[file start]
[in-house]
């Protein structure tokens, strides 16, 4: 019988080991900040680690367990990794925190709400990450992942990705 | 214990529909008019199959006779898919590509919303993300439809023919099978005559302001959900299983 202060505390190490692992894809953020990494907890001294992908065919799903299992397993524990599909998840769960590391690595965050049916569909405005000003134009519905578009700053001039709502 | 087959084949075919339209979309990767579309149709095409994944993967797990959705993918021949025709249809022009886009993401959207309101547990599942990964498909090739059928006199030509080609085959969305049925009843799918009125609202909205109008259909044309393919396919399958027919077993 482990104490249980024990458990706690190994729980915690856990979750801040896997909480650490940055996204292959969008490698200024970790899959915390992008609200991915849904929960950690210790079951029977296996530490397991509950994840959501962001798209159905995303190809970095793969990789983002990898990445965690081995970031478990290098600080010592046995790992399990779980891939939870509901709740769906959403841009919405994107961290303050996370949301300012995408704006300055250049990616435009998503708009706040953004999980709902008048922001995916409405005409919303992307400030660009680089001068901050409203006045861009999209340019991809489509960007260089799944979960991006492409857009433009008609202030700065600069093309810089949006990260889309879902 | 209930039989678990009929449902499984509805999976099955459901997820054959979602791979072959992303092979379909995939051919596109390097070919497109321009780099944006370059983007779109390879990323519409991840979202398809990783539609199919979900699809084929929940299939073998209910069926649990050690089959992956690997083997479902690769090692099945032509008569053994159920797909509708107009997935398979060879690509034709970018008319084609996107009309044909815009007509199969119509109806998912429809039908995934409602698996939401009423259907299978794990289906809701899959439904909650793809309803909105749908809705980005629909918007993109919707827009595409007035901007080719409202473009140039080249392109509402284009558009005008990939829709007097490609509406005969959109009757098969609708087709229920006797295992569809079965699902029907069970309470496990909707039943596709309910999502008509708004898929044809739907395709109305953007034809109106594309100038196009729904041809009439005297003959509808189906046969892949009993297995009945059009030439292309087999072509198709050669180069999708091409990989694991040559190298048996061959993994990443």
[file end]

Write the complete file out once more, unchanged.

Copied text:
[in-house]
């Protein structure tokens, strides 16, 4: 019988080991900040680690367990990794925190709400990450992942990705 | 214990529909008019199959006779898919590509919303993300439809023919099978005559302001959900299983 202060505390190490692992894809953020990494907890001294992908065919799903299992397993524990599909998840769960590391690595965050049916569909405005000003134009519905578009700053001039709502 | 087959084949075919339209979309990767579309149709095409994944993967797990959705993918021949025709249809022009886009993401959207309101547990599942990964498909090739059928006199030509080609085959969305049925009843799918009125609202909205109008259909044309393919396919399958027919077993 482990104490249980024990458990706690190994729980915690856990979750801040896997909480650490940055996204292959969008490698200024970790899959915390992008609200991915849904929960950690210790079951029977296996530490397991509950994840959501962001798209159905995303190809970095793969990789983002990898990445965690081995970031478990290098600080010592046995790992399990779980891939939870509901709740769906959403841009919405994107961290303050996370949301300012995408704006300055250049990616435009998503708009706040953004999980709902008048922001995916409405005409919303992307400030660009680089001068901050409203006045861009999209340019991809489509960007260089799944979960991006492409857009433009008609202030700065600069093309810089949006990260889309879902 | 209930039989678990009929449902499984509805999976099955459901997820054959979602791979072959992303092979379909995939051919596109390097070919497109321009780099944006370059983007779109390879990323519409991840979202398809990783539609199919979900699809084929929940299939073998209910069926649990050690089959992956690997083997479902690769090692099945032509008569053994159920797909509708107009997935398979060879690509034709970018008319084609996107009309044909815009007509199969119509109806998912429809039908995934409602698996939401009423259907299978794990289906809701899959439904909650793809309803909105749908809705980005629909918007993109919707827009595409007035901007080719409202473009140039080249392109509402284009558009005008990939829709007097490609509406005969959109009757098969609708087709229920006797295992569809079965699902029907069970309470496990909707039943596709309910999502008509708004898929044809739907395709109305953007034809109106594309100038196009729904041809009439005297003959509808189906046969892949009993297995009945059009030439292309087999072509198709050669180069999708091409990989694991040559190298048996061959993994990443």